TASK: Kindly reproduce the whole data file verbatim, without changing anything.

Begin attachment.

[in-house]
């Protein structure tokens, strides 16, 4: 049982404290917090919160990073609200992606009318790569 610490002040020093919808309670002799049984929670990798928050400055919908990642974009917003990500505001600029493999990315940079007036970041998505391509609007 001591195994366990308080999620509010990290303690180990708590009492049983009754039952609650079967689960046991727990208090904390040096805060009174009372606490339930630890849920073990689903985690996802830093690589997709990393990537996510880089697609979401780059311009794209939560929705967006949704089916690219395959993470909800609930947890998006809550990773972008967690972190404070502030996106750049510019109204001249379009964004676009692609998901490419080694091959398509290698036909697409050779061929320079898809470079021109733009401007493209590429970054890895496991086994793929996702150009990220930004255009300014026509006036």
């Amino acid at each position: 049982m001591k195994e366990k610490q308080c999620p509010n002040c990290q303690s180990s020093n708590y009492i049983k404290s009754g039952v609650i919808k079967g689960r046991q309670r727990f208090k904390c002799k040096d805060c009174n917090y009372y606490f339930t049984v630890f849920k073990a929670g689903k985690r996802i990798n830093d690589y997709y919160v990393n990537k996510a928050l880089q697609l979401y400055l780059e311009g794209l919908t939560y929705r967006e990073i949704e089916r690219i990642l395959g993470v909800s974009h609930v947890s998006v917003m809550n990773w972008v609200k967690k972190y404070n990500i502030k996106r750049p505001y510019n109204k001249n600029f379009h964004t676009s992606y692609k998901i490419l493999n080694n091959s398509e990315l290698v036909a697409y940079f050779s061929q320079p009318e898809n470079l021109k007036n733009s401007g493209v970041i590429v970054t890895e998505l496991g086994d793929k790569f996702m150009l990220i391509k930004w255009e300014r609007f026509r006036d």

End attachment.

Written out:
[in-house]
């Protein structure tokens, strides 16, 4: 049982404290917090919160990073609200992606009318790569 610490002040020093919808309670002799049984929670990798928050400055919908990642974009917003990500505001600029493999990315940079007036970041998505391509609007 001591195994366990308080999620509010990290303690180990708590009492049983009754039952609650079967689960046991727990208090904390040096805060009174009372606490339930630890849920073990689903985690996802830093690589997709990393990537996510880089697609979401780059311009794209939560929705967006949704089916690219395959993470909800609930947890998006809550990773972008967690972190404070502030996106750049510019109204001249379009964004676009692609998901490419080694091959398509290698036909697409050779061929320079898809470079021109733009401007493209590429970054890895496991086994793929996702150009990220930004255009300014026509006036």
């Amino acid at each position: 049982m001591k195994e366990k610490q308080c999620p509010n002040c990290q303690s180990s020093n708590y009492i049983k404290s009754g039952v609650i919808k079967g689960r046991q309670r727990f208090k904390c002799k040096d805060c009174n917090y009372y606490f339930t049984v630890f849920k073990a929670g689903k985690r996802i990798n830093d690589y997709y919160v990393n990537k996510a928050l880089q697609l979401y400055l780059e311009g794209l919908t939560y929705r967006e990073i949704e089916r690219i990642l395959g993470v909800s974009h609930v947890s998006v917003m809550n990773w972008v609200k967690k972190y404070n990500i502030k996106r750049p505001y510019n109204k001249n600029f379009h964004t676009s992606y692609k998901i490419l493999n080694n091959s398509e990315l290698v036909a697409y940079f050779s061929q320079p009318e898809n470079l021109k007036n733009s401007g493209v970041i590429v970054t890895e998505l496991g086994d793929k790569f996702m150009l990220i391509k930004w255009e300014r609007f026509r006036d």